Only after a forensic analysis by Kroll, however, did the university learn that the temp had really only been able to access and copy information from 25 employees, for whom she'd been given W-4 forms to work on for tax purposes. Those staff members were notified and given access to an investigator at Kroll who could work on their behalf in resolving potential identity theft issues. At the same time, the police were able to use the fraudulent credit card applications, which referenced an old address for the temp, to track her down.

With the Victims, Take a Breather
Interestingly, the amount of time to take in notifying potential victims is a different matter.

A 2010 study by research firm Ponemon Institute found that while more organizations favor rapid response to data breaches, it may cost them more in the end. As reported by Ponemon in "Annual Study: U.S. Cost of a Data Breach," 43 percent of companies notified victims within a month of discovering a data breach. Yet, the report stated, "these 'quick responders' paid significantly more per record than companies that moved more slowly." In 2010, quick responders had a per-record cost of $268; companies that took longer paid $174 per record.

On this point the researchers concluded, "Moving too quickly through the data breach process may cause cost inefficiencies for the organization, especially during the detection, escalation, and notification phases." They added that at least some of the responsiveness may be unavoidable, a result of organizations responding to perceived regulatory pressures, such as state and federal data protection laws.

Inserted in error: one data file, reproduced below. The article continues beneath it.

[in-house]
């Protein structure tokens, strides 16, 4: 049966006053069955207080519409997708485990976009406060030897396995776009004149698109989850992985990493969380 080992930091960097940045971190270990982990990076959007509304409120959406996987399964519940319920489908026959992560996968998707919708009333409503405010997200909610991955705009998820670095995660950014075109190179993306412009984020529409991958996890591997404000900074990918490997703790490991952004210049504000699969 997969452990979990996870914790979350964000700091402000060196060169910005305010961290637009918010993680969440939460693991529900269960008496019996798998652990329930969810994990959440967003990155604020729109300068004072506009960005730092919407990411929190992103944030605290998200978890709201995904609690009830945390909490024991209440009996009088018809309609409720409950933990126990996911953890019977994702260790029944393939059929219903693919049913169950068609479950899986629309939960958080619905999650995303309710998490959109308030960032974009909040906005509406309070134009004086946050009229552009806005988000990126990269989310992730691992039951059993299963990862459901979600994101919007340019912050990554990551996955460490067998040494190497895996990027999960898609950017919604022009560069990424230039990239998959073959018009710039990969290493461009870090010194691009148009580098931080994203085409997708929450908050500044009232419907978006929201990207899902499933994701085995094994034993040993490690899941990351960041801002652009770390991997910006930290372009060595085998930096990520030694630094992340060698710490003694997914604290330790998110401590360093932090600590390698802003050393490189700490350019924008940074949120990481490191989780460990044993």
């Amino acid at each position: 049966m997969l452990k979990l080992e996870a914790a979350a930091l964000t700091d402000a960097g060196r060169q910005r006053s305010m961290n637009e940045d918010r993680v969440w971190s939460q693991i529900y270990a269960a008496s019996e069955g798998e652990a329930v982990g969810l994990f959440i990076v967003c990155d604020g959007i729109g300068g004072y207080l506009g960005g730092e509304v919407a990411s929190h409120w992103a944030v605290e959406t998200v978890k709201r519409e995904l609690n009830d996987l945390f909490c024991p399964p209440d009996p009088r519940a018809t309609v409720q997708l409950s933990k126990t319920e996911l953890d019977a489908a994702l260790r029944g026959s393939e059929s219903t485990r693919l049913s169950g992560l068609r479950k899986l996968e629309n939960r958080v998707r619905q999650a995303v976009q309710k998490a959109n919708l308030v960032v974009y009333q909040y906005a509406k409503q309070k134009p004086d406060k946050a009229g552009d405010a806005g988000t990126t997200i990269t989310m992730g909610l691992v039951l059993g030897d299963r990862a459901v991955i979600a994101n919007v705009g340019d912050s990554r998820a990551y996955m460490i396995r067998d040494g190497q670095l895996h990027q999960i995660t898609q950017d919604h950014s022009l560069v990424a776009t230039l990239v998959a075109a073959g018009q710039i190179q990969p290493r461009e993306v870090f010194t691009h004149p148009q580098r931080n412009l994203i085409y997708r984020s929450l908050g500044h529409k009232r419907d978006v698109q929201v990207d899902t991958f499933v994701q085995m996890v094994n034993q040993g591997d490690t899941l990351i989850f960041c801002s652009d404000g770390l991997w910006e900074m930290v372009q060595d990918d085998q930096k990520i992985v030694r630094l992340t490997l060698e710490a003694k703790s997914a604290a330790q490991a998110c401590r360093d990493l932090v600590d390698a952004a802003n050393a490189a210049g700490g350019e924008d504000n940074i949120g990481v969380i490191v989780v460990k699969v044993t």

More practically, noted Kroll's Lapidus, before sending out a notification letter to those whose data has been exposed, "You want to have the facts of the breach sorted out... This is a very difficult decision for most organizations to make--they are acutely aware that the clock is ticking and that they need to get this information to victims as soon as possible."

As Lapidus pointed out, "If you notify too quickly, you increase your chances of notifying the wrong people or conveying incorrect information. This can cause needless worry among your constituents and can also damage your reputation. Which is better, to notify a thousand people that their credit card information was compromised or to notify a hundred thousand people that their credit card information and possibly their SSNs, birthdates, and other information contained in a record set may have been hacked?"

Ultimately, coordination of these "fast twitch" and "slow twitch" responses requires being preemptive and responding to a security incident before it happens. That in turn calls for continual build-up and routine practice of a response plan specifically dealing with a data breach. By working those muscles, said John Livingston, Absolute's chairman and CEO, "an organization can lessen the impact and even obviate a data breach."